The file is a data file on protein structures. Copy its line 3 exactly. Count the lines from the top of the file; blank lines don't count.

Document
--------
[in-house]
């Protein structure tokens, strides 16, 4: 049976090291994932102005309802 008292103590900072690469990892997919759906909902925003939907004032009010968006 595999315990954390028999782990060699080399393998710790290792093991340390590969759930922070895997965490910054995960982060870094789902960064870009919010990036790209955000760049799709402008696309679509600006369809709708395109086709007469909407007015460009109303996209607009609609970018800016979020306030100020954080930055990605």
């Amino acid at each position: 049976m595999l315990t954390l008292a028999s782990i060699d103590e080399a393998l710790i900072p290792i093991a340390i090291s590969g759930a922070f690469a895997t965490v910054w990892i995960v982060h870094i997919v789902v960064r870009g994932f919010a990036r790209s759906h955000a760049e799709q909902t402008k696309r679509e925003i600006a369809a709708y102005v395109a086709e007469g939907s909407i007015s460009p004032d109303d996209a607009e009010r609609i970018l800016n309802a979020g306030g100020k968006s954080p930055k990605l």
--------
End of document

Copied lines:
């Amino acid at each position: 049976m595999l315990t954390l008292a028999s782990i060699d103590e080399a393998l710790i900072p290792i093991a340390i090291s590969g759930a922070f690469a895997t965490v910054w990892i995960v982060h870094i997919v789902v960064r870009g994932f919010a990036r790209s759906h955000a760049e799709q909902t402008k696309r679509e925003i600006a369809a709708y102005v395109a086709e007469g939907s909407i007015s460009p004032d109303d996209a607009e009010r609609i970018l800016n309802a979020g306030g100020k968006s954080p930055k990605l």